The History of Cannabis Prohibition and Its Legacy
Cannabis has been used for medicinal and recreational purposes for thousands of years. However, in the early 20th century, political and racial factors led to the criminalization of cannabis. This article will explore the history of cannabis prohibition and its legacy.
The Beginning of Prohibition
In 1937, the Marihuana Tax Act criminalized cannabis at the federal level. This law imposed a tax on cannabis sales and required anyone who sold cannabis to obtain a license. However, the tax was so high that it effectively made cannabis prohibitively expensive.
The Role of Racism
One of the main drivers of cannabis prohibition was racism. Harry J. Anslinger, the first commissioner of the Federal Bureau of Narcotics, used racial slurs to describe cannabis users. He specifically targeted African Americans and Mexican immigrants, claiming that cannabis made them violent and promiscuous.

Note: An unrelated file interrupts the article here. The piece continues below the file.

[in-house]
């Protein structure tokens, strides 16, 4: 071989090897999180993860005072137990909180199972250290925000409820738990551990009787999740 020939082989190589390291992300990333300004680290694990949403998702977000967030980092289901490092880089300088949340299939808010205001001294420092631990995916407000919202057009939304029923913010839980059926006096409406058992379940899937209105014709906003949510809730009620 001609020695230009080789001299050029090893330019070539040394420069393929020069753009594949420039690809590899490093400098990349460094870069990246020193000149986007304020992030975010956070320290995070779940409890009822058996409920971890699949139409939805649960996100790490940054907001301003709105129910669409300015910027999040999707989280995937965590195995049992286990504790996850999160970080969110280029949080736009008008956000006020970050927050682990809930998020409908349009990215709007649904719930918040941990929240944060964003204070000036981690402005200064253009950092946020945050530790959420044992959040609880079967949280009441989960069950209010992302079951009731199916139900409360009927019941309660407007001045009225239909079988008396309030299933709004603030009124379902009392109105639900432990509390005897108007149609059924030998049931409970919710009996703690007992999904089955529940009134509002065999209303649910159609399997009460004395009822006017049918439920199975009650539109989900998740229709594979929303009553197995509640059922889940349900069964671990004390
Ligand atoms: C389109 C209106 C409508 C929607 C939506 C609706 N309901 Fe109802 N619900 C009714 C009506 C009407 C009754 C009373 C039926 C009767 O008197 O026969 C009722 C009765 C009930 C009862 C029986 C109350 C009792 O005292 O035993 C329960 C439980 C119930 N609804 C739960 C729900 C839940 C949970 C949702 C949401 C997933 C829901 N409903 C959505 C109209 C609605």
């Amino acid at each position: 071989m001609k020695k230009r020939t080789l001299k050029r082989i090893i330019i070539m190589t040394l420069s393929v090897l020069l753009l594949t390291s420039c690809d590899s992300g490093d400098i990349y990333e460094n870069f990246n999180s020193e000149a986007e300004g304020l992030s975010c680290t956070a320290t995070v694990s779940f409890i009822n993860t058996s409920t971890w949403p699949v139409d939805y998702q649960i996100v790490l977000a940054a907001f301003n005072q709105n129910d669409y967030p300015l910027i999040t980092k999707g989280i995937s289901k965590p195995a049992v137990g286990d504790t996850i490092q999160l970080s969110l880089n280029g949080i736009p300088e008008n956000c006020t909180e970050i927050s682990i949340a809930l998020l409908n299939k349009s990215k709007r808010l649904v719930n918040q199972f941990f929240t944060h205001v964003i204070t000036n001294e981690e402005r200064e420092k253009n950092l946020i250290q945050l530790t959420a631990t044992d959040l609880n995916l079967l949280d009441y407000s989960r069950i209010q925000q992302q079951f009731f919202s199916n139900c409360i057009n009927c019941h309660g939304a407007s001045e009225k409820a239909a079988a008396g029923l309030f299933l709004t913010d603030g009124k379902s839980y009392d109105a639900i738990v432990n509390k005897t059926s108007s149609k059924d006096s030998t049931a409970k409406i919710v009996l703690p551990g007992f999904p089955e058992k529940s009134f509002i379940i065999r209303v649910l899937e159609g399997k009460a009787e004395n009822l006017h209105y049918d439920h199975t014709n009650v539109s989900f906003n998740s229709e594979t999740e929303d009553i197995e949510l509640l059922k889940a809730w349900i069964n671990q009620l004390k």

The War on Drugs
The 1970s saw a renewed focus on drug prohibition with the launching of the War on Drugs. Cannabis was heavily targeted, with harsh penalties for possession and drug-related offenses. This led to a significant increase in cannabis-related arrests and incarcerations, particularly among people of color.
The Legacy of Cannabis Prohibition
Today, cannabis remains a Schedule I drug, meaning that it is considered to have no medicinal value and a high potential for abuse. This classification has hindered research into the potential therapeutic uses of cannabis. It has also contributed to the stigmatization of cannabis users and the continued criminalization of cannabis-related offenses.
The history of cannabis prohibition is marked by racism, political expediency, and misguided moralism. The legacy of this prohibition persists today, as it continues to impede access to an effective form of medicine and perpetuates an unjust system of criminalization and incarceration. It is time to reevaluate our stance on cannabis and move towards a more just and equitable approach to drug policy.